1980/In Touch

Diamond remakes his pop gem ‘I’m A Believer’ on September Morn. And how he’s fallen. The remainder is soundalike, self-indulgent non-tunes fitted out in grandiose orchestral arrangements. Camouflage they don’t the nadir of inspiration/creation. Most tracks are either co-written with other singer-songwriters or complete non-originals, but no difference does it make – he still sounds stuck in the Serenade shallows.

September Morn is strictly for Neil Diamond fans afraid to admit they prefer Barry Manilow. Now you can concentrate on your real career, Neil: films. (The Jazz Singer, indeed. Ha-ha.) 3/10

 

Barbara Dickson – The Barbara Dickson Album (CBS)

1980/Evening Post

Barbara Dickson, despite her singer-songwriter status, seems unlikely to champion the feminist cause. The Barbara Dickson album tacks her sweet voice to the mediocrity of her own and producer Alan Tarney’s songs. Banal ballads and overworked pop pulp by turn, with this kind of material Dickson is a safe bet for a return season as guest singer in The Two Ronnies. 5/5

 

Dragon – Power Play (CBS)

1979/Evening Post

Dragon become leaden without Mark Hunter on Power Play. 5/10

 

Dr Feelgood – Let It Roll (UA)

1980/Evening Post

Even before the revitalisation that new wave offered the music world, Dr Feelgood were practising their brand of high energy pub-rock rhythm and blues. Unfortunately, they’ve never achieved their full potential on vinyl, more often than not coming across as a pale imitation of the real thing.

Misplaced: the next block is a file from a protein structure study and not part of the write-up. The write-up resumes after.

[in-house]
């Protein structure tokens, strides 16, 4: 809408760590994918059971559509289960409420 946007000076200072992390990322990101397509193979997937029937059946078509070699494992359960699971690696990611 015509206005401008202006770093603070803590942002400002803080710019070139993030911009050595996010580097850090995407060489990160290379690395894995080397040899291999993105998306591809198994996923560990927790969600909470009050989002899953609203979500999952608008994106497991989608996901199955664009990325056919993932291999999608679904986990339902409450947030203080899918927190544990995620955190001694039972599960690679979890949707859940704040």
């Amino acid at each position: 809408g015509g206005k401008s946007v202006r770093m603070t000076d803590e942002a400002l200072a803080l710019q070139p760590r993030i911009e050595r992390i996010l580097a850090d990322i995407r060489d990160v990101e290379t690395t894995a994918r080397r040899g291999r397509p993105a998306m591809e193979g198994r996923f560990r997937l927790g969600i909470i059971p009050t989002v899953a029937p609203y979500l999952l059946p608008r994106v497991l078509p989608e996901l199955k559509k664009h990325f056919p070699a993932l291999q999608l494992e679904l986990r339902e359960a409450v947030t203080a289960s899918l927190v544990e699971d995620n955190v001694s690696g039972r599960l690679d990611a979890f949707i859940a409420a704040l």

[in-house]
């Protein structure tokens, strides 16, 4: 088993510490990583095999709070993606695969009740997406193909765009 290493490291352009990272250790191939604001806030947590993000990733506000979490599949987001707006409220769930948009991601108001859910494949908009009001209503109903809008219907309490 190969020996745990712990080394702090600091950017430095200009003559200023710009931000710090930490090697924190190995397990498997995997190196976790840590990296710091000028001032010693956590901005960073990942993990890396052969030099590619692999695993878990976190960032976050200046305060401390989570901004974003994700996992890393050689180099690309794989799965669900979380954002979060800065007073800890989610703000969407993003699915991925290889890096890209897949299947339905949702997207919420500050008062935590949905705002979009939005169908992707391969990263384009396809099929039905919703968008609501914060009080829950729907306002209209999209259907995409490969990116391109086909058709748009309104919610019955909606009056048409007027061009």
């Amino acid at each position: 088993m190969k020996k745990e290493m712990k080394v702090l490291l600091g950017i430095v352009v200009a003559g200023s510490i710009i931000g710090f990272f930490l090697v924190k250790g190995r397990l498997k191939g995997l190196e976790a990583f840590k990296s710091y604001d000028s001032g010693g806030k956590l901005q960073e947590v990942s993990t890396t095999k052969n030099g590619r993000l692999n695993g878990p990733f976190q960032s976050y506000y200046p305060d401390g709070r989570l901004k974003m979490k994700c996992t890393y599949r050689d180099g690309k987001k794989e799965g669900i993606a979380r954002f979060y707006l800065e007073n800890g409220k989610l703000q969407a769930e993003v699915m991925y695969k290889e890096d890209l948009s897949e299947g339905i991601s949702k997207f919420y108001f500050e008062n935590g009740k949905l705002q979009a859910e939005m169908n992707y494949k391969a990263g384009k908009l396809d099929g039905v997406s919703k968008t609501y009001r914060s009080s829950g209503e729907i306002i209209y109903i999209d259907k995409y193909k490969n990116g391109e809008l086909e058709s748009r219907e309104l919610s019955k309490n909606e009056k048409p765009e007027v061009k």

Let It Roll, recorded soon after their New Zealand tour, does nothing to right that situation. In fact, it is possibly their worst album to date and proof of the pudding that something is definitely amiss.

The biggest problem is their self-written material, which lacks inspiration or even remotely arresting themes or tunes. This is particularly evident on the opening track, ‘Java Blue’. And when the tunes are less hackneyed, as in ‘Feels Good’, more often than not, unnecessary and cluttered horn arrangements ruin the potential.

At best, the Feelgoods manage to transfer a little of their charm to songs like ‘Put Him Out Of Your Mind’, or the weird debauched ‘Bend Your Ear’. But on Side 2, the worst fears are confirmed, where it sounds as though they are desperately trying to fill up the rest of the album. 5/5

 

Bob Dylan – Slow Train Coming (CBS)

Glory be and hallelujah! Bob Zimmerman, alias acknowledged 1960s folk legend Bob Dylan, has found the Lord.

His latest waxing, Slow Train Coming, finds this former counter-culture saviour preaching simple sermons at great length about Christ’s return (‘When He Returns’), droning that whatever our profession or disposition, we ‘Gotta Serve Somebody’ (God), urging us to forget materialism, to turn our backs on all life’s worries in pursuit of the Lord (‘When You Gonna Wake Up’).

Want more? Surely not. Bob Dylan now exists in a netherworld of Christian complacency. Slow Train Coming is the Bible regurgitated. Dylan no longer feels compelled to think – just rehash Christian cliches.

To his credit, Dylan has surrounded himself with top musicians. Barry Becket (organ) and Dire Straits’ Mark Knopfler (guitar) add greatly to the musical texture, but there are no good melodies on which to demonstrate this fine musicianship. 3/10